Chronic Pain and Inactivity

If you’ve been experiencing chronic pain, you may experience relief by moving more. There’s a connection between chronic pain and inactivity, and understanding the relationship between the two could help improve your health.

One of the first things to understand is a condition known as disuse theory. This is the notion that inactivity has a negative effect on the brain and body. The concept of disuse syndrome was coined around 1984 and has gotten significant attention from the medical community.

Disuse syndrome has been connected to chronic pain disorders, including severe back pain, as well as other sicknesses. Some medical professionals even feel that this syndrome is the cause for why many of us simply don’t feel our best on a daily basis.

What Causes Disuse Syndrome?
Disuse syndrome is caused when the body is not active. In our society, which is heavily sedentary, it’s easy for people of various ages to develop this condition.

There are also several effects of disuse syndrome, including a decline of several body functions. This proves that you do have to “use it or lose it” when it comes to our limbs and muscles.

The body’s systems will start to shut down or malfunction due to inactivity. The skeletal and muscular systems suffer from disuse syndrome; people may also start to experience cardiovascular problems and issues with the health of the blood.

How Inactivity Affects Your Body
When it comes to the musculoskeletal system, muscle wasting and atrophy can occur when the muscles aren’t used often and properly. If your arm or leg has ever been in a cast, you know that your limb will be noticeably smaller after you haven’t been able to use your leg or arm for an extended period of time. This is the same thing that happens with disuse theory.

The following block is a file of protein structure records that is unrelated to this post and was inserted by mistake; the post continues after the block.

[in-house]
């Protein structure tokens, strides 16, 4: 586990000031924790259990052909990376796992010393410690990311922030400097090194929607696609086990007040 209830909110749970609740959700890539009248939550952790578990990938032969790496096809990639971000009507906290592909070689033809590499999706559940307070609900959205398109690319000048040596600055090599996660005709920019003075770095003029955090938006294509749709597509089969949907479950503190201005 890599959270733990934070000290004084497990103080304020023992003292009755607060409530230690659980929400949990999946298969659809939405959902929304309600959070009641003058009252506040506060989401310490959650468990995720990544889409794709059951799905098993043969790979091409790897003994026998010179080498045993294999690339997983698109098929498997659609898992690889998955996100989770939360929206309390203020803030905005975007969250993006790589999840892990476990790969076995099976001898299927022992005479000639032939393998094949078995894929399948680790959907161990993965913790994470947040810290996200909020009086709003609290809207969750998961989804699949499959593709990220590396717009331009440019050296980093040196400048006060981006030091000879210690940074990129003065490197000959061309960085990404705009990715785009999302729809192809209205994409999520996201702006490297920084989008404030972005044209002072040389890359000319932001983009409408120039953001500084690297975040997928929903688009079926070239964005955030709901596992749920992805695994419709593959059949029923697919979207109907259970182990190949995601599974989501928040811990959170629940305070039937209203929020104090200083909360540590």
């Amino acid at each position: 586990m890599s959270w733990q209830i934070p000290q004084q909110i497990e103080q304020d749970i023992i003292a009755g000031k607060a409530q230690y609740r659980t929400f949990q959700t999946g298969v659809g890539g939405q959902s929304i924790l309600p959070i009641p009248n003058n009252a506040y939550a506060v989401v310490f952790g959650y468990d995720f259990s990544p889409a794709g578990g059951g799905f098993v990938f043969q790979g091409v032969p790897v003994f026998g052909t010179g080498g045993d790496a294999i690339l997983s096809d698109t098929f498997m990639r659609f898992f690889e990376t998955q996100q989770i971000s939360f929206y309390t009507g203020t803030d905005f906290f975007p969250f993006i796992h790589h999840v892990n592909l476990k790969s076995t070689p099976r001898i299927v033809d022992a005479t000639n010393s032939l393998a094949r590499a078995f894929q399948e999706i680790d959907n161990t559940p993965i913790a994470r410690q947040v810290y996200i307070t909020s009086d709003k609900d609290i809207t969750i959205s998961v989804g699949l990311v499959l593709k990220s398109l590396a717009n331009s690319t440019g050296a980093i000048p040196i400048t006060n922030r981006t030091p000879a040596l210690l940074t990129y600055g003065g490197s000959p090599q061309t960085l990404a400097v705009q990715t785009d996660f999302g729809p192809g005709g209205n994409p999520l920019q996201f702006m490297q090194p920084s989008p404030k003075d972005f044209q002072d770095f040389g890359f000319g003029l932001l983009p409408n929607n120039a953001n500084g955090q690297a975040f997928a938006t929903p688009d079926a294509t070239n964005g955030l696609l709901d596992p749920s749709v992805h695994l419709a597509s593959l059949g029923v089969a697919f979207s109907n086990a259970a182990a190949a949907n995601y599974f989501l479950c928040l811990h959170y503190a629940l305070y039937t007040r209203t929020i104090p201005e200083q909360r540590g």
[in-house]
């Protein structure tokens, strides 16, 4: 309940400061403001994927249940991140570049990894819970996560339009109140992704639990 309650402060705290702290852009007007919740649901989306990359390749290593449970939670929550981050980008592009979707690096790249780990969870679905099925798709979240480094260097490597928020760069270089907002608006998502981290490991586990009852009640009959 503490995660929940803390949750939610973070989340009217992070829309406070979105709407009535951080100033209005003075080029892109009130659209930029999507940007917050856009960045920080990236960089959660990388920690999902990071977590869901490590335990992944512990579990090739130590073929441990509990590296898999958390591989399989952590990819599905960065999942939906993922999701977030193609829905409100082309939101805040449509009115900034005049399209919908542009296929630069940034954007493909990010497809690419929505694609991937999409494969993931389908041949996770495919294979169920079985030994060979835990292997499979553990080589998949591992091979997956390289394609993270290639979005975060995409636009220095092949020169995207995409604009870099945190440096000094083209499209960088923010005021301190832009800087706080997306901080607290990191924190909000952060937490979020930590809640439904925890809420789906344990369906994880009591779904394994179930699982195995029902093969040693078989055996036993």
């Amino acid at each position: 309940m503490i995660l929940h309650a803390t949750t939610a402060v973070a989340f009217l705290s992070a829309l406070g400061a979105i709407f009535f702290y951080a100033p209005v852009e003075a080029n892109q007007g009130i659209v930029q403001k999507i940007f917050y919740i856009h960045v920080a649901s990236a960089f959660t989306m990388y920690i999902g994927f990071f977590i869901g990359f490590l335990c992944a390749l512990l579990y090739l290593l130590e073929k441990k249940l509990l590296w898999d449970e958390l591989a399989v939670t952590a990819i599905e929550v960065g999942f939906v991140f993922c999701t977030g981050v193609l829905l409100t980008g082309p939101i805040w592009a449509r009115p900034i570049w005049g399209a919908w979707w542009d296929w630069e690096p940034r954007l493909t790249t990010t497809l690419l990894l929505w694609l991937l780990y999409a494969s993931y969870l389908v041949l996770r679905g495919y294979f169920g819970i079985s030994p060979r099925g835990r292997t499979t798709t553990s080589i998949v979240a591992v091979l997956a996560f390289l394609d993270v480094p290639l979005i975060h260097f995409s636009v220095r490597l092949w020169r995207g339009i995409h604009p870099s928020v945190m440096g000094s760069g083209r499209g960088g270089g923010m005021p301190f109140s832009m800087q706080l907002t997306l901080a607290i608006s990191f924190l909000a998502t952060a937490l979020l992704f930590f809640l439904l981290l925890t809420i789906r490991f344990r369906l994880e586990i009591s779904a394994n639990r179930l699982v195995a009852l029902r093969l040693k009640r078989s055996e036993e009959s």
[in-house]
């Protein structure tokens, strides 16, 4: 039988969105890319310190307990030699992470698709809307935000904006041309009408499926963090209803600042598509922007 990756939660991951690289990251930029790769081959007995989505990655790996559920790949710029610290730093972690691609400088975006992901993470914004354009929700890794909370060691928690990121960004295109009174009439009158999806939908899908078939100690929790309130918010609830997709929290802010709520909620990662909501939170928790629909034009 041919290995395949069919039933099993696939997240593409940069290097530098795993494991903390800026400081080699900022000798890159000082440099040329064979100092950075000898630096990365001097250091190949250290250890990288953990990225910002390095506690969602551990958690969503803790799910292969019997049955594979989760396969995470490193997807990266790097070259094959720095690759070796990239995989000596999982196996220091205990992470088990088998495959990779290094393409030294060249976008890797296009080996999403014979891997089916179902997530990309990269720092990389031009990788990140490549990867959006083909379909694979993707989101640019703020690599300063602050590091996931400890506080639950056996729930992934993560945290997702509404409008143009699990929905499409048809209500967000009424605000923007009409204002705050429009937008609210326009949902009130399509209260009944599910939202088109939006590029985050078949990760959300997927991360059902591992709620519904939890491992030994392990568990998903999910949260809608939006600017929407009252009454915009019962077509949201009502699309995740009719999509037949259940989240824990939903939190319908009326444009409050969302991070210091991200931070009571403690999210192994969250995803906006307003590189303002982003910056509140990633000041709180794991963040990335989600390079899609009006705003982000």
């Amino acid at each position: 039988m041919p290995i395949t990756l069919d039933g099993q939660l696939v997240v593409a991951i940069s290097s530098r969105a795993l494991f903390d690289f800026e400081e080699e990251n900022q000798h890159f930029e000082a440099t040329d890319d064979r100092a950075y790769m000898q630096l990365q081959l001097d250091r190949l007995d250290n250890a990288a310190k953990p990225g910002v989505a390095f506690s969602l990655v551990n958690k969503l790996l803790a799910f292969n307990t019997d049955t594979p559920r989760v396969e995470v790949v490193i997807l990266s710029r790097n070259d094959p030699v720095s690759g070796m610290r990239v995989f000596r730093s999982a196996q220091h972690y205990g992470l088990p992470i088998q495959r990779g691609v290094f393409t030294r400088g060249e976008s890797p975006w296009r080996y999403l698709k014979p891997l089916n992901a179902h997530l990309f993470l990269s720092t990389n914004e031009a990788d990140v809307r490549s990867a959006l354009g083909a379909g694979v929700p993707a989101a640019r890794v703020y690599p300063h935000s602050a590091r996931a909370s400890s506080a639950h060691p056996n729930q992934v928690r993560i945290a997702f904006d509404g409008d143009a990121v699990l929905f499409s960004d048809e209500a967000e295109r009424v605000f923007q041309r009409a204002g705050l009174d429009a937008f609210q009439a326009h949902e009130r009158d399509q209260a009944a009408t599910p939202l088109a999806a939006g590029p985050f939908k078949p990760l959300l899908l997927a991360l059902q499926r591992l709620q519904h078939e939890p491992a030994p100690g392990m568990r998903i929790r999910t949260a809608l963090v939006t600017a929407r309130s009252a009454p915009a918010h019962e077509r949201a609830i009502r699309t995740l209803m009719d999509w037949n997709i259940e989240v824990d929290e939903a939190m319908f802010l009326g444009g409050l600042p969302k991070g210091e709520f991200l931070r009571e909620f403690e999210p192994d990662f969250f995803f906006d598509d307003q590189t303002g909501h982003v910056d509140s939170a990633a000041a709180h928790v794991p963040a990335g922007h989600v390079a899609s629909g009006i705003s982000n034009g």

In the cardiovascular system, you may notice that you don’t have as much oxygen uptake over time. This can cause your systolic blood pressure to increase, and you may also find that your blood plasma volume will decrease by up to 15%, especially if you have to be on bed rest for weeks or months.

If you’re physically inactive, you will likely notice changes to your nervous system as well. It’s common for your brain to start functioning at a lower pace, and you may also have issues with concentration and memory. Inactivity can also lead to depression and anxiety, and these conditions are also coupled with chronic pain.

Getting Active
Speaking with your doctor about your pain and inflammation and getting treatment for back pain can be the first step to becoming more active. In some cases, you may be prescribed painkillers so that you’ll be more motivated to exercise regularly. Your physician may also suggest that you engage in certain exercises like water aerobics, since the water will relieve pressure on the joints. Low-impact exercise like yoga, which helps to stretch the limbs and improve circulation. Even doing simple things like taking a walk in the evenings after dinner can help reduce chronic pain and encourage you to make physical activity a part of your lifestyle. 

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